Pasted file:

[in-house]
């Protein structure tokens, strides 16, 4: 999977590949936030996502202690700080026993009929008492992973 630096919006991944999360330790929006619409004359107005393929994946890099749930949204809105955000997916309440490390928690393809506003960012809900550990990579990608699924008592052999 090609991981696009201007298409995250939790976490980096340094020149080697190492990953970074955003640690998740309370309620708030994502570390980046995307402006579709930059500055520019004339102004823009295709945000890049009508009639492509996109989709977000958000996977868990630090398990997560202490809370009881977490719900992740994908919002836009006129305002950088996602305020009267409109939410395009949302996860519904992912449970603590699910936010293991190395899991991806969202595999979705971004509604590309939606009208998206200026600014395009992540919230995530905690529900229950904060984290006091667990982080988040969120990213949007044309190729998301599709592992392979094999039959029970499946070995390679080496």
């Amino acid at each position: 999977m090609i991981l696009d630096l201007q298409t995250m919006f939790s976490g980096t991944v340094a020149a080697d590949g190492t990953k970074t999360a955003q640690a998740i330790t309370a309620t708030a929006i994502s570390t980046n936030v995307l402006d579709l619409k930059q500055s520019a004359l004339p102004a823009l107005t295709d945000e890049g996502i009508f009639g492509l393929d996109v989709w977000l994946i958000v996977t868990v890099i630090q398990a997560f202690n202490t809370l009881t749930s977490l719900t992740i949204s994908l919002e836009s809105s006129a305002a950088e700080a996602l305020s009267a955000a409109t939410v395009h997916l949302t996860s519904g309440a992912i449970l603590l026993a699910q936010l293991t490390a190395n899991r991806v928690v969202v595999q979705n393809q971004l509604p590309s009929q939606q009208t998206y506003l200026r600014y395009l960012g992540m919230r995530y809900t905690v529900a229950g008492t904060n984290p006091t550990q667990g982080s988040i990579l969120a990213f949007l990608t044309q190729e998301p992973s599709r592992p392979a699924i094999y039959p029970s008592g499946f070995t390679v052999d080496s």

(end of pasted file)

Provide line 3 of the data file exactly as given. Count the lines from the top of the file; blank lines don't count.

């Amino acid at each position: 999977m090609i991981l696009d630096l201007q298409t995250m919006f939790s976490g980096t991944v340094a020149a080697d590949g190492t990953k970074t999360a955003q640690a998740i330790t309370a309620t708030a929006i994502s570390t980046n936030v995307l402006d579709l619409k930059q500055s520019a004359l004339p102004a823009l107005t295709d945000e890049g996502i009508f009639g492509l393929d996109v989709w977000l994946i958000v996977t868990v890099i630090q398990a997560f202690n202490t809370l009881t749930s977490l719900t992740i949204s994908l919002e836009s809105s006129a305002a950088e700080a996602l305020s009267a955000a409109t939410v395009h997916l949302t996860s519904g309440a992912i449970l603590l026993a699910q936010l293991t490390a190395n899991r991806v928690v969202v595999q979705n393809q971004l509604p590309s009929q939606q009208t998206y506003l200026r600014y395009l960012g992540m919230r995530y809900t905690v529900a229950g008492t904060n984290p006091t550990q667990g982080s988040i990579l969120a990213f949007l990608t044309q190729e998301p992973s599709r592992p392979a699924i094999y039959p029970s008592g499946f070995t390679v052999d080496s």